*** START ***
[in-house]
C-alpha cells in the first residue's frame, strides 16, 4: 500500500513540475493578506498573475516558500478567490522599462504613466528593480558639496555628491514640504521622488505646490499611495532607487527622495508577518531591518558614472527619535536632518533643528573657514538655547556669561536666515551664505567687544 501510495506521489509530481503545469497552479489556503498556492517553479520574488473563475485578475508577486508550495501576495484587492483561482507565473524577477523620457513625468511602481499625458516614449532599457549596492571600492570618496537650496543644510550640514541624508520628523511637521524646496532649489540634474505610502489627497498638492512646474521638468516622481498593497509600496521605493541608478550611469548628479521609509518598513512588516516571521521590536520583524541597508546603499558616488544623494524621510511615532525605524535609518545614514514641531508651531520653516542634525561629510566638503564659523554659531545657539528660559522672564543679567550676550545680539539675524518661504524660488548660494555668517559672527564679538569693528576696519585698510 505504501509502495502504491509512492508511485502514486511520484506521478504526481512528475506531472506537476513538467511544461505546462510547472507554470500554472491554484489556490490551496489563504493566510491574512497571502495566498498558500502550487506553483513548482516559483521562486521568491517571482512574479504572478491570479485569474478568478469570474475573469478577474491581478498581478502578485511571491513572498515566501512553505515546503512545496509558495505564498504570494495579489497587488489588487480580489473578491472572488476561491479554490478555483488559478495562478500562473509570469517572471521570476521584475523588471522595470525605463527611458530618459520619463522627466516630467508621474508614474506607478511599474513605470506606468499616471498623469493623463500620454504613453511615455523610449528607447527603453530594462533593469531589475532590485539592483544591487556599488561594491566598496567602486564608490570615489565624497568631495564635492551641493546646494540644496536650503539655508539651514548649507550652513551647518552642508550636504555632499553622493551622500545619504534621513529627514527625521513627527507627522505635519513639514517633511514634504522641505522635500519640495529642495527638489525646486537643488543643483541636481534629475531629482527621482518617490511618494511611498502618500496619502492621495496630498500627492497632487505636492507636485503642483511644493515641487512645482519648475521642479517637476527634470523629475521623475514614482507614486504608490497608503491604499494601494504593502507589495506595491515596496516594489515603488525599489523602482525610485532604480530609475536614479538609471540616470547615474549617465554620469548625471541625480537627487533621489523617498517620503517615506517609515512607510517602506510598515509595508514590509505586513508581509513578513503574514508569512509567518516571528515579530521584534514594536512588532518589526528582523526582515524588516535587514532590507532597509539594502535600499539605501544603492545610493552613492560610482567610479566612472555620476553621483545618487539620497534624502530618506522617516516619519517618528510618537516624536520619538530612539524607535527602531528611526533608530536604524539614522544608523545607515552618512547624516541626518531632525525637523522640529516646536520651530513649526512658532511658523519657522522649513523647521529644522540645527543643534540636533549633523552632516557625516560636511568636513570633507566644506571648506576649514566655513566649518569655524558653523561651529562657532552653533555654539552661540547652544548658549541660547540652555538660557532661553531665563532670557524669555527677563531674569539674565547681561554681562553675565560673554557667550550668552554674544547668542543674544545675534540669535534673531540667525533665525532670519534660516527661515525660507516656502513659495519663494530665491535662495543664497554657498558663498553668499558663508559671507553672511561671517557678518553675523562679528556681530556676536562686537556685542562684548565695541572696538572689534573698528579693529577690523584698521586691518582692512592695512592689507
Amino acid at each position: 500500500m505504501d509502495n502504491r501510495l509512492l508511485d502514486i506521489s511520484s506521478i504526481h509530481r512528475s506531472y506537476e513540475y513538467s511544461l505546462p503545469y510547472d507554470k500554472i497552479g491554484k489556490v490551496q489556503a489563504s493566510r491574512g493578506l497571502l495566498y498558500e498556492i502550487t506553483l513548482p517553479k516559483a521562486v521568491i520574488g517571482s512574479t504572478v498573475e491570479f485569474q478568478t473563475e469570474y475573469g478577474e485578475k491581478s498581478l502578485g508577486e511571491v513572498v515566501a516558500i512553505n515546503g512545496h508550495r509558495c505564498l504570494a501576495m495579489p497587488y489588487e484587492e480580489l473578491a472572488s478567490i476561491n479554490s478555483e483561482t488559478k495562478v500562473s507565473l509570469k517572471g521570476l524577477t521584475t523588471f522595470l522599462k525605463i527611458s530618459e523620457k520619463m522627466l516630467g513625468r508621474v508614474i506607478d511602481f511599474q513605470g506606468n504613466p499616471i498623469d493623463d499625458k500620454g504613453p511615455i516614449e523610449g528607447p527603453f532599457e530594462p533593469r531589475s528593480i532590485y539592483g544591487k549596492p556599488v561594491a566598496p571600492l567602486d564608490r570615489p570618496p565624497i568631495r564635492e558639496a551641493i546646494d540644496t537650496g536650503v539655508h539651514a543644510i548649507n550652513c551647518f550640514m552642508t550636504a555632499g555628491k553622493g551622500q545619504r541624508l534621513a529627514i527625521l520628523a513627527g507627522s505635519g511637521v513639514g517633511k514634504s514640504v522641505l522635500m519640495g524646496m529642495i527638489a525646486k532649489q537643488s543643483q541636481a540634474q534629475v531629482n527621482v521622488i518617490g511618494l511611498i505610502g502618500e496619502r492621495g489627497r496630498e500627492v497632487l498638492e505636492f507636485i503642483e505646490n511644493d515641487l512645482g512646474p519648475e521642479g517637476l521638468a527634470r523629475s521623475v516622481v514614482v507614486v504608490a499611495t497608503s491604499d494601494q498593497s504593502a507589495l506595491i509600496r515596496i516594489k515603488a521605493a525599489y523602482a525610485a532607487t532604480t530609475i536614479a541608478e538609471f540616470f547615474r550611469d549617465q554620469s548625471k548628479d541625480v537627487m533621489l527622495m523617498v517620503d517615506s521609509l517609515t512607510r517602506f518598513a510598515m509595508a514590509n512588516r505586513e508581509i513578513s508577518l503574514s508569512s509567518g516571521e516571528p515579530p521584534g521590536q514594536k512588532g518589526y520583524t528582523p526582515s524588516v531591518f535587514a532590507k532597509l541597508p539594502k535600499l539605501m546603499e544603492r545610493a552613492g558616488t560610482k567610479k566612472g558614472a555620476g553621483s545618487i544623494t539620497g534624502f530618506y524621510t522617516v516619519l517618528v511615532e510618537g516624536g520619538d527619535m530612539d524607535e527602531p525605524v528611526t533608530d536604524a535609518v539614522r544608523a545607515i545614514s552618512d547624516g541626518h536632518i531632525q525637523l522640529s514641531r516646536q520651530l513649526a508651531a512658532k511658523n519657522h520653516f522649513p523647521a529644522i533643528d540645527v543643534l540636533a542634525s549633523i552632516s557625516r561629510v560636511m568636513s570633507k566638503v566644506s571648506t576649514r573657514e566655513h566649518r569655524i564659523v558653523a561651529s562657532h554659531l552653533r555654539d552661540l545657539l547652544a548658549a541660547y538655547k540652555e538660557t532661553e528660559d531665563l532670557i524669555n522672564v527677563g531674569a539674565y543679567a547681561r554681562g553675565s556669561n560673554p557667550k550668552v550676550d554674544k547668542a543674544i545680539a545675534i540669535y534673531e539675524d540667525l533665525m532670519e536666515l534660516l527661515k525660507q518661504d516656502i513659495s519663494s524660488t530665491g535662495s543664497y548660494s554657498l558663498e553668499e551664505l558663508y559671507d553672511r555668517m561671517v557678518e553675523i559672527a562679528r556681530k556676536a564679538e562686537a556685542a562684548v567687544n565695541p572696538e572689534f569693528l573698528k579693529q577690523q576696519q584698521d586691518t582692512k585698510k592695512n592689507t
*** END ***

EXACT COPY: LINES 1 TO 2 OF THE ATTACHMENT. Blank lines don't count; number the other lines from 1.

[in-house]
C-alpha cells in the first residue's frame, strides 16, 4: 500500500513540475493578506498573475516558500478567490522599462504613466528593480558639496555628491514640504521622488505646490499611495532607487527622495508577518531591518558614472527619535536632518533643528573657514538655547556669561536666515551664505567687544 501510495506521489509530481503545469497552479489556503498556492517553479520574488473563475485578475508577486508550495501576495484587492483561482507565473524577477523620457513625468511602481499625458516614449532599457549596492571600492570618496537650496543644510550640514541624508520628523511637521524646496532649489540634474505610502489627497498638492512646474521638468516622481498593497509600496521605493541608478550611469548628479521609509518598513512588516516571521521590536520583524541597508546603499558616488544623494524621510511615532525605524535609518545614514514641531508651531520653516542634525561629510566638503564659523554659531545657539528660559522672564543679567550676550545680539539675524518661504524660488548660494555668517559672527564679538569693528576696519585698510 505504501509502495502504491509512492508511485502514486511520484506521478504526481512528475506531472506537476513538467511544461505546462510547472507554470500554472491554484489556490490551496489563504493566510491574512497571502495566498498558500502550487506553483513548482516559483521562486521568491517571482512574479504572478491570479485569474478568478469570474475573469478577474491581478498581478502578485511571491513572498515566501512553505515546503512545496509558495505564498504570494495579489497587488489588487480580489473578491472572488476561491479554490478555483488559478495562478500562473509570469517572471521570476521584475523588471522595470525605463527611458530618459520619463522627466516630467508621474508614474506607478511599474513605470506606468499616471498623469493623463500620454504613453511615455523610449528607447527603453530594462533593469531589475532590485539592483544591487556599488561594491566598496567602486564608490570615489565624497568631495564635492551641493546646494540644496536650503539655508539651514548649507550652513551647518552642508550636504555632499553622493551622500545619504534621513529627514527625521513627527507627522505635519513639514517633511514634504522641505522635500519640495529642495527638489525646486537643488543643483541636481534629475531629482527621482518617490511618494511611498502618500496619502492621495496630498500627492497632487505636492507636485503642483511644493515641487512645482519648475521642479517637476527634470523629475521623475514614482507614486504608490497608503491604499494601494504593502507589495506595491515596496516594489515603488525599489523602482525610485532604480530609475536614479538609471540616470547615474549617465554620469548625471541625480537627487533621489523617498517620503517615506517609515512607510517602506510598515509595508514590509505586513508581509513578513503574514508569512509567518516571528515579530521584534514594536512588532518589526528582523526582515524588516535587514532590507532597509539594502535600499539605501544603492545610493552613492560610482567610479566612472555620476553621483545618487539620497534624502530618506522617516516619519517618528510618537516624536520619538530612539524607535527602531528611526533608530536604524539614522544608523545607515552618512547624516541626518531632525525637523522640529516646536520651530513649526512658532511658523519657522522649513523647521529644522540645527543643534540636533549633523552632516557625516560636511568636513570633507566644506571648506576649514566655513566649518569655524558653523561651529562657532552653533555654539552661540547652544548658549541660547540652555538660557532661553531665563532670557524669555527677563531674569539674565547681561554681562553675565560673554557667550550668552554674544547668542543674544545675534540669535534673531540667525533665525532670519534660516527661515525660507516656502513659495519663494530665491535662495543664497554657498558663498553668499558663508559671507553672511561671517557678518553675523562679528556681530556676536562686537556685542562684548565695541572696538572689534573698528579693529577690523584698521586691518582692512592695512592689507